The US threatens France with the introduction of a controversial digital tax with new punitive tariffs. The tax targeted targeted large American Internet companies such as Amazon, Google and Facebook, it said in a Monday evening (local time) published report by the US Trade Representative.
Therefore, the imposition of punitive tariffs of up to 100 percent on French imports worth about 2.4 billion dollars is proposed, it said. This could include Champagne, certain cheeses, yoghurt, butter, some cosmetics and handbags. The actual imposition of duties is to be decided after hearings in January.
"Today's decision is a clear signal that the United States will act against digital taxes, discriminate against or otherwise unduly incriminate US companies," said Trade Representative Robert Lighthizer. Similar tax initiatives from Austria, Italy and Turkey could also be subject to a formal review, he warned. The US government will defend itself against "increasing protectionism" from Europe against US Internet companies, Lighthizer continued.
Lacking a European or global solution, Paris had introduced digital taxation on its own. Internet companies, which generate more than 25 million euros in sales in France, are therefore expected to pay taxes on local online advertising revenues. Many of the affected companies are based in the US.
The Office of the Trade Representative argued that French digital tax infringed applicable taxation principles for several reasons. The tax discriminates against US companies, aimed at sales and not profits, and is levied independently of any physical presence in France, the report said.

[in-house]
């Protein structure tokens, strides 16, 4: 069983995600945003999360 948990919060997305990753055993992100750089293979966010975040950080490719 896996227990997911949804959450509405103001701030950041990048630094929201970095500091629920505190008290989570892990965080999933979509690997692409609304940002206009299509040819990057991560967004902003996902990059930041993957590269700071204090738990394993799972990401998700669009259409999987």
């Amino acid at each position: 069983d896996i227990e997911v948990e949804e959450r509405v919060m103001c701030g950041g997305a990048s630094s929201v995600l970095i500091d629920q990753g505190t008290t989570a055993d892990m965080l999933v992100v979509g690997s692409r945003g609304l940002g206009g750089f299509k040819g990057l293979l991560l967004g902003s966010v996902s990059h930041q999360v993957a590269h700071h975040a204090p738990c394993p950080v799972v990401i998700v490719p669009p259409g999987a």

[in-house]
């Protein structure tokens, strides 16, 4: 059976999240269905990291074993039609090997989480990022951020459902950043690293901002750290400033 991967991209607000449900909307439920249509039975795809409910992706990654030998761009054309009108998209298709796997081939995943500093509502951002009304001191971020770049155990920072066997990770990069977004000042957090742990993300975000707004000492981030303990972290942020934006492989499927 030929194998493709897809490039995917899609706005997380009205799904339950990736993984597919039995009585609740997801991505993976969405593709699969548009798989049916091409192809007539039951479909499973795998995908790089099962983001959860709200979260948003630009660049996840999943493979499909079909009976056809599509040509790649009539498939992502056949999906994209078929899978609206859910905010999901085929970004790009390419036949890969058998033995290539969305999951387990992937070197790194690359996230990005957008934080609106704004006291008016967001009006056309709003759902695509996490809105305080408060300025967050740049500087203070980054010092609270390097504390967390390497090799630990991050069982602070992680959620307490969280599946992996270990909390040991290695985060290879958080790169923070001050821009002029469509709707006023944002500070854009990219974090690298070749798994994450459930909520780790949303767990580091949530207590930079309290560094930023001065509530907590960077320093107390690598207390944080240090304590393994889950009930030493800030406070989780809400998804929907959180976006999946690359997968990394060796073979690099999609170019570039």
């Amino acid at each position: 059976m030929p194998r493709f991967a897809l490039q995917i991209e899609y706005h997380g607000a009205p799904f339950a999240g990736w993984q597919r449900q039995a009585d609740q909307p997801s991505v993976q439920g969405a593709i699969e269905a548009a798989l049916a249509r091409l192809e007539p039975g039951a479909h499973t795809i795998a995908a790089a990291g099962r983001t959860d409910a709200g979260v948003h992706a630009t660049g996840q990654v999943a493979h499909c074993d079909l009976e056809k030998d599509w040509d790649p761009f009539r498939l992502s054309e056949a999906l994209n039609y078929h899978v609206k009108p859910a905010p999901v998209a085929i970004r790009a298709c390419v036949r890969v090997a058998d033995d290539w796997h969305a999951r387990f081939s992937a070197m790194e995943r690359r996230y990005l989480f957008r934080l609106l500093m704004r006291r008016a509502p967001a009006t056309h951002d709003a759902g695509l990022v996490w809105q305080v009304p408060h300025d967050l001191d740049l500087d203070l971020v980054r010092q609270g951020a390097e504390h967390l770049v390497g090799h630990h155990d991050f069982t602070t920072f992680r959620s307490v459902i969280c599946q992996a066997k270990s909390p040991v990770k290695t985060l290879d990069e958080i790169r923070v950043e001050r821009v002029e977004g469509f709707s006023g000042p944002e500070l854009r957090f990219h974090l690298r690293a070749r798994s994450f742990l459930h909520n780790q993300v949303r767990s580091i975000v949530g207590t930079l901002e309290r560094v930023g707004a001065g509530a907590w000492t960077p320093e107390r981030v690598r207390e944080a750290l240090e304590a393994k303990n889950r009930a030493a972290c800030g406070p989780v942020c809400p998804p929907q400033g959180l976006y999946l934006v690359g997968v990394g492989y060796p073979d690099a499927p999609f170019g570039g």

Macron and Trump meet in London
The US government had already announced after the adoption of the tax law in the French Senate on 11 July, an audit of the impact on US trade. President Donald Trump then threatened punitive tariffs on French products. If someone taxed the big American Internet companies, then it should be the US, he said back then.
Trump and French President Emmanuel Macron will meet on Tuesday during the NATO summit in the UK. At the G7 summit in August, Macron announced that he and Trump had reached an agreement designed to prevent direct conflict between the two countries. Talks about an international agreement on a digital tax have not yet been successful.
French Finance Minister Bruno Le Maire had defended the French digital tax on Monday. "We will never, never, never give up the will to fairly tax the digital giants in order to have a fair tax system of the 21st century," the minister told France Inter. (AP)